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Patreon at SXSW: 5 Things We Learned at So, You Think You Can Podcast?

If you’ve been following Patreon's evolution — and reading our blog — you know that podcasting is one of our favorite topics, because podcasters are some of our favorite creators. Whether it’s helping you decide if you should start a podcast, showing you which rewards you should set up for your fans, or giving you actionable promotion tips straight from successful Patreon podcast creators... here at Patreon? We’re a little obsessed with podcasters. We know podcasters with a passionate audience can do really well on Patreon, and turn the most committed of their loyal fan base into paying patrons.

So, when we heard Carmina Barnett, Director of Operations and Programming for Mortenson Broadcasting, and Feleceia Benton, Principle at Zoe Communications Agency, and Frankie Wilson, CEO of VM Communications, LLC, were going to record a live podcast at SXSW called “So, You Think You Could Podcast” we grabbed our laptops, perked up our eager ears, and clicked RSVP’d immediately.

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Through a live podcast, open discussion, and a mixture of education and entertainment, our session hosts led a packed room a few steps closer to making their podcasting dreams come true. Here are some of our favorite takeaways from the session:

1. Speak clearly: It seems super simple, but one of the reasons people will turn off your podcast and find another one is if they can’t hear you or what you’re saying clearly. Of course, you should stay true to who you are and never trash your distinct voice, but annunciate, slow down, and make sure your listeners receive your message.

2. Bring your energy: Listeners don’t only show up for the information you’re sharing — what they also love is what you distinctly bring to the table, like the energy and enthusiasm in your delivery. When you’re podcasting and broadcasting, remember that first and foremost: you’re entertaining. Keeping your delivery buoyant and energetic makes that possible.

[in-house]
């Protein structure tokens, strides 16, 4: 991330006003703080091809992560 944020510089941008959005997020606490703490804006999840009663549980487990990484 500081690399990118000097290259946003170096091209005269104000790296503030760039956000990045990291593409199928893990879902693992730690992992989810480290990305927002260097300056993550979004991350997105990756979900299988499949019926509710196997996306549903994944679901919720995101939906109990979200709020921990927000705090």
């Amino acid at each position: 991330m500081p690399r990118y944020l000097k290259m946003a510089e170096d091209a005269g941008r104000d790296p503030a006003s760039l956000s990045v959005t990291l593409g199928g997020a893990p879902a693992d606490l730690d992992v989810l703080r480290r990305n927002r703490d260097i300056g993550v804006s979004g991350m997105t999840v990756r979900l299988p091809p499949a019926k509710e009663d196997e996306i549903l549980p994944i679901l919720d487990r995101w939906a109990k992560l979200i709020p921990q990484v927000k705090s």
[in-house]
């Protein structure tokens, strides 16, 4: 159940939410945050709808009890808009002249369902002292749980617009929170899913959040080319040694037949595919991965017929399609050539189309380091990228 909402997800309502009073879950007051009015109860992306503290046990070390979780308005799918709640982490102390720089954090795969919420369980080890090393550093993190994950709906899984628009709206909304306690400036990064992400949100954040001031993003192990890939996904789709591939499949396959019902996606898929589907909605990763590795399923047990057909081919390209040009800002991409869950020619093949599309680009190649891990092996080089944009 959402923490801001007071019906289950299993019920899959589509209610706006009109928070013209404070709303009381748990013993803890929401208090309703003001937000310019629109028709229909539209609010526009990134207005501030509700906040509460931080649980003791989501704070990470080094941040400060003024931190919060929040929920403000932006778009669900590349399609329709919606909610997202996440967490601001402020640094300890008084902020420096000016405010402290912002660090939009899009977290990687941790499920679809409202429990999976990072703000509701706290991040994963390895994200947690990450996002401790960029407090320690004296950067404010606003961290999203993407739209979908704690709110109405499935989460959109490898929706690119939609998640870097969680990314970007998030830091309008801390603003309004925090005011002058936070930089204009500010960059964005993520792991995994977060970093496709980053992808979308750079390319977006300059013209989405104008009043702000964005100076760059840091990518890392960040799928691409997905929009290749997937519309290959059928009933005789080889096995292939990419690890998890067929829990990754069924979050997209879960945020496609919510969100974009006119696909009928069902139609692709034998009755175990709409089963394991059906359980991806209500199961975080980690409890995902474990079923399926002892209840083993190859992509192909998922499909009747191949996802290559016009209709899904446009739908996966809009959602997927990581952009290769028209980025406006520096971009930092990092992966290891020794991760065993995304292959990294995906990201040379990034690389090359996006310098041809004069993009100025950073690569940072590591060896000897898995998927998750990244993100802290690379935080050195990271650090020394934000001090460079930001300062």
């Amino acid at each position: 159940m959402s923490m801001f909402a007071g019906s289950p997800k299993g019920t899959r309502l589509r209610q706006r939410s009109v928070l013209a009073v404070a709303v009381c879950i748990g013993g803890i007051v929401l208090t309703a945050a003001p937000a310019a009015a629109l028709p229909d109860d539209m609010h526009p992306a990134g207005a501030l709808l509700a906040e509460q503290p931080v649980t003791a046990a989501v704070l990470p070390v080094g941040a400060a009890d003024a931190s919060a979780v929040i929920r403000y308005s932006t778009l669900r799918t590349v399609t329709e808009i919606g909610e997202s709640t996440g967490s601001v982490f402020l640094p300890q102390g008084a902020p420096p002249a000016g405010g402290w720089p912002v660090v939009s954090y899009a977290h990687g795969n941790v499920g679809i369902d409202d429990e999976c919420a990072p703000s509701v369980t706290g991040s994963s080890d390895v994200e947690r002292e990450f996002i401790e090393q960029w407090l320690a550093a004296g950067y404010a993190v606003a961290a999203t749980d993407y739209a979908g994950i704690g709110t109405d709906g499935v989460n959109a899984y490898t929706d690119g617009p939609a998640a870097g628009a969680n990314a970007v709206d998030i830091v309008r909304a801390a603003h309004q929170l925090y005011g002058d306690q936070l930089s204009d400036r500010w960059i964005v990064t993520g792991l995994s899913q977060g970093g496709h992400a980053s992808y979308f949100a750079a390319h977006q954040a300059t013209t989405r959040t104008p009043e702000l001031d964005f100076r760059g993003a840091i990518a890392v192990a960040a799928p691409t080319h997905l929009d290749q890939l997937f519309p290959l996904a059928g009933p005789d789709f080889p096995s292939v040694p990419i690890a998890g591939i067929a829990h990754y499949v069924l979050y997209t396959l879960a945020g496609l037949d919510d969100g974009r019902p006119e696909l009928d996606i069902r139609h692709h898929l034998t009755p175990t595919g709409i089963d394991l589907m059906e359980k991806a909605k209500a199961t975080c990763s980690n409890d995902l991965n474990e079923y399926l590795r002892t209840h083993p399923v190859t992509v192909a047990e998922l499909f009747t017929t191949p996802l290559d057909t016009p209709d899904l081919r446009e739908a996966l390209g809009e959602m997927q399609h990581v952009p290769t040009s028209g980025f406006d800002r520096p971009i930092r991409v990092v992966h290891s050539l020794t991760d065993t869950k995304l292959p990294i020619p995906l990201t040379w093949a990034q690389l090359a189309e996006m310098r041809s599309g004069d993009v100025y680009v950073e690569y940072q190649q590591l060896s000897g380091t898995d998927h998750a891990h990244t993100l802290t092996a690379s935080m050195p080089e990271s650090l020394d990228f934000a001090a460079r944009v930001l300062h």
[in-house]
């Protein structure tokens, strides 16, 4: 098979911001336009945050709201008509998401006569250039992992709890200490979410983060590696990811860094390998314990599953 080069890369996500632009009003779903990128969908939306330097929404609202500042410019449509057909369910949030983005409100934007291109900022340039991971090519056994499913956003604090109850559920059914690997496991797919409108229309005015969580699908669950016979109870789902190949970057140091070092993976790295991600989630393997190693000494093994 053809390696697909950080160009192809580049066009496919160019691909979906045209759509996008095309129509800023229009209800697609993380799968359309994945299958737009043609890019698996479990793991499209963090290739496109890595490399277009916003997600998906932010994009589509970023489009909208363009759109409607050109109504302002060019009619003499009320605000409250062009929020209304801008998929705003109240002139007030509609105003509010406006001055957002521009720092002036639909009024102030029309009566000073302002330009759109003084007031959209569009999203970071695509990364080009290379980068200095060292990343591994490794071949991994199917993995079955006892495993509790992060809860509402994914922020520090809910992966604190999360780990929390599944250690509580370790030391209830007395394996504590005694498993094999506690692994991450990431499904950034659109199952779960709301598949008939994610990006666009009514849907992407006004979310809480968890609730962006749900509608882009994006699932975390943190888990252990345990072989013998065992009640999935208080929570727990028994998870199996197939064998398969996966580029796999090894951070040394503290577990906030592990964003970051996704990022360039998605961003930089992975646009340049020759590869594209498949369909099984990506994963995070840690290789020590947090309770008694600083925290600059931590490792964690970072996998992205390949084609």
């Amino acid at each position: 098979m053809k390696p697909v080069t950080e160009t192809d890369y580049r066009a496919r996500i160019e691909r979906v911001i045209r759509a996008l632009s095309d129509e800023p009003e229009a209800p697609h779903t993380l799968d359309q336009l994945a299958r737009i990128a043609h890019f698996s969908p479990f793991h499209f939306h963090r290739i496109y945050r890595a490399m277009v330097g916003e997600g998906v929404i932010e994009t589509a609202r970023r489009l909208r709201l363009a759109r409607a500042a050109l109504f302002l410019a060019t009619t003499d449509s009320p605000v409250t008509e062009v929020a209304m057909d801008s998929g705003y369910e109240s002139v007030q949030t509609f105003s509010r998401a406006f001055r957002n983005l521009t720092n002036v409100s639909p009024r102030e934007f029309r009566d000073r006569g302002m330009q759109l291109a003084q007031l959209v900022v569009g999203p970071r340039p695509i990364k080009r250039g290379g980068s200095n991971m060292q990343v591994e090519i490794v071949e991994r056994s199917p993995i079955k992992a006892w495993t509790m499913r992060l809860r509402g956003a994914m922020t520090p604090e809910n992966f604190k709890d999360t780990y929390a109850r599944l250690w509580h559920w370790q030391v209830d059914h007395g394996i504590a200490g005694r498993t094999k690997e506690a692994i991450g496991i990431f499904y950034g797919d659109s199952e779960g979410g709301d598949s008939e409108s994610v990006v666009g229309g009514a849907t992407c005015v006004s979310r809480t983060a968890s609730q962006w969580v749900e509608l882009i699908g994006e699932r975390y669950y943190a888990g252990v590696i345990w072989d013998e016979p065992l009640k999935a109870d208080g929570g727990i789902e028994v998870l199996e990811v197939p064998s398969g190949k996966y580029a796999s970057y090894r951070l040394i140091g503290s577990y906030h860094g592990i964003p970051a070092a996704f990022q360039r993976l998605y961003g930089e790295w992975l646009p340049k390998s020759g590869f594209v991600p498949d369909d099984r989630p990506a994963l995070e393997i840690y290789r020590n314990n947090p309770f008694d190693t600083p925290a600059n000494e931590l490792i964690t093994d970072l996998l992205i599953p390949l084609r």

3. Focus on your brand: The big brand questions still apply when it comes to your podcast. Ask yourself: who are you creating this podcast for? What does your potential audience need that you have? What do you consider a win? What can you do to monetize? Answering these questions before you press record can help set you up for success when it comes to your podcast.

4. Content planning is key: Podcasts stop from lack of planning; keep in mind that the ability to create a podcast doesn’t mean you’ll create a successful podcast. Planning ahead ensures consistency in themes and topics, which translates to a cadence your audience can count on. Plus, it keeps you organized which will ultimately save precious time so you can get back to creating.

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5. Digital distribution: You could argue that the most important aspect of broadcasting a successful podcast is distribution because if there’s no way for listeners to find you there’s nobody to listen. When looking for distribution channels, think of where your specific podcast should go to break through the noise. For example, iTunes may be the most popular podcasting platform, but just because it’s popular doesn’t mean it’s the right fit. Think about your audience — where do they listen? Think about yourself and your brand, and look for a channel that suits your needs.

Want to know the bonus info from the session? The key to a successful podcast ultimately can come down to one thing: Authenticity. Being yourself will attract the right audience to you. Don’t lean into what you’ve seen work for other creators, your new niche might just be the next big thing.

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